So I applaud Waid and the creative team for putting forth a hero whose actual existence reminds us that our history matters, that the facts of what actually happened to people matter. Spinning the facts, or not calling out lies, blurs the hard truth that the choices we make today have lasting impact on generations ahead, even if we choose to ignore it and even if our descendants choose to never learn it. The truth still matters, and keeping the truth in the light is even more important when the lies are easier and more comfortable to live with.
The two major flashbacks in this issue seem to back that up. The first takes us to war-torn France of 1943. Captain America is down and something that he’s learned is vital to winning the war. His team steps up to protect him and clear a path to safety. Once again the flashbacks have their own visual style. I was particularly drawn to one panel in the first flashback. A Nazi soldier is down but still alive, he takes a bead on an unconscious Cap. The contrasting blue-gray of the brick work well with the bloody red soldier and his injuries. The way the art team, led by Romero, used just a few stray lines to convey the last chance of a fatally wounded man to take out one of the greatest heroes at a moment of weakness. One second more, one step too late, and every thing changes. Their use of line and color in this panel developed that sense of urgency in me as a reader, to stop this anonymous killer before it was too late for Cap.
By far, however, my favorite panel is connected to Jack’s use of the Timelenses. While meeting with a character named Old Vic, Jack is forced to look at history through Vic’s cracked Timelens. Can what Jack sees be trusted? We see the scene beginning to emerge from the blur of the past, through the cracks in the lens. It’s almost like looking at a slowly loading browser page through the cracked screen of your cell phone. Except this is beautiful and captivating, not annoying and slow. The scene, as it emerges, is more than blurry. It’s like a double print, pixelated and jumbled. We get glimpses of important heroes, seemingly dead, under the boot of Red Skull. The creative team uses the next panel to bring everything into deeper focus and lets the rest of the flashback play out.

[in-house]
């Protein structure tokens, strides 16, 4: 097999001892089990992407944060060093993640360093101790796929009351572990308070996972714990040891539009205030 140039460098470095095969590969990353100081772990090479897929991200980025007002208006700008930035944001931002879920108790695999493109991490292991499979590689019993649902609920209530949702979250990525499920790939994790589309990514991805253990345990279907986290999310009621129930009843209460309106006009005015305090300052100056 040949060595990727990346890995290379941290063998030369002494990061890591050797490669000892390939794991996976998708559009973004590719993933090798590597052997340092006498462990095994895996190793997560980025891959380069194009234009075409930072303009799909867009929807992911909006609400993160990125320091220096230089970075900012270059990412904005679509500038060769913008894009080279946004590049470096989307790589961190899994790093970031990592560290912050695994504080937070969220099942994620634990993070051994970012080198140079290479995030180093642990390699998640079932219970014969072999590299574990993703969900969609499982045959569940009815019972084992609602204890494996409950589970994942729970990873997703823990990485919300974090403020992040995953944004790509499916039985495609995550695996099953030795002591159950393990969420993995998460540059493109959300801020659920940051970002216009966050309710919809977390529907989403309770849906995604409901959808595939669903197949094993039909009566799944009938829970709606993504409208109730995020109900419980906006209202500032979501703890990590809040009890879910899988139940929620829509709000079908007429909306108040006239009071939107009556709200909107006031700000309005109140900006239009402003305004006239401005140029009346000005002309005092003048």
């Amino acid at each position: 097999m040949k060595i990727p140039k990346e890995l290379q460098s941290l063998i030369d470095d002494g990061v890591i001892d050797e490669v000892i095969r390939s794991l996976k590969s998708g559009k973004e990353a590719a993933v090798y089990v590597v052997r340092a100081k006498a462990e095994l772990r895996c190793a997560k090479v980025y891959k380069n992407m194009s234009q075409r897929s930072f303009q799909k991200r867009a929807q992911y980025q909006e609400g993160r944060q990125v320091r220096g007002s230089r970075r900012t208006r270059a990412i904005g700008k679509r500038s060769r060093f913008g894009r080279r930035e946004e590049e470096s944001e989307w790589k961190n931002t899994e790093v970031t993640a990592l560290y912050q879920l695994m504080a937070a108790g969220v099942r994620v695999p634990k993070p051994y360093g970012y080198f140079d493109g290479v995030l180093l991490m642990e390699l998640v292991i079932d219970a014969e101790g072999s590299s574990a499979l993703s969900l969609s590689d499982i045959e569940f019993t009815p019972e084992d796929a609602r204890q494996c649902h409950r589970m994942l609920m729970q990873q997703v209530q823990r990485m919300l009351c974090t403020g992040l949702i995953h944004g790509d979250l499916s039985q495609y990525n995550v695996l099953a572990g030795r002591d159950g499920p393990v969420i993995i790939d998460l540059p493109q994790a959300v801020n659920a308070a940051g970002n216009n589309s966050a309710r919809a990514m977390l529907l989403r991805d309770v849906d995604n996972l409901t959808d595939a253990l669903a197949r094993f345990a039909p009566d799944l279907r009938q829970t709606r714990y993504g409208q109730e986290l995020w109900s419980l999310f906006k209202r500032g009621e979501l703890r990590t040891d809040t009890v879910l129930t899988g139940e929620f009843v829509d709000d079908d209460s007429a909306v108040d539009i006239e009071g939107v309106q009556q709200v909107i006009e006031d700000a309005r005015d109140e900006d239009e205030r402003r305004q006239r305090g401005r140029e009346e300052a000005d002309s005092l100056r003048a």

This week’s issue does an admirable job setting up bigger conflicts to come. Let’s be honest: an entire human population lulled into complacency because they think they’ve solved the ills of the past all the while being unwitting pawns in an impeding Kree battle or invasion can’t be anything but entertaining. Waid and Romero (and crew of five other artists) have a compelling tale to tell that’s definitely worth adding to your pull list.
Verdict: 5 out 5 stars
I’m a curious, creative, comic(al) woman. I am unapologetically Team Cap, but not HydraCap because there is a line in the moral sands of the universe and that whole thing is on the other side of it. I teach high school students all about the joys of mythology through comic books, graphic novels, and films. I wandered into the comic book world in 2015 and is a proud member of the #DoYouEvenComicBook gang.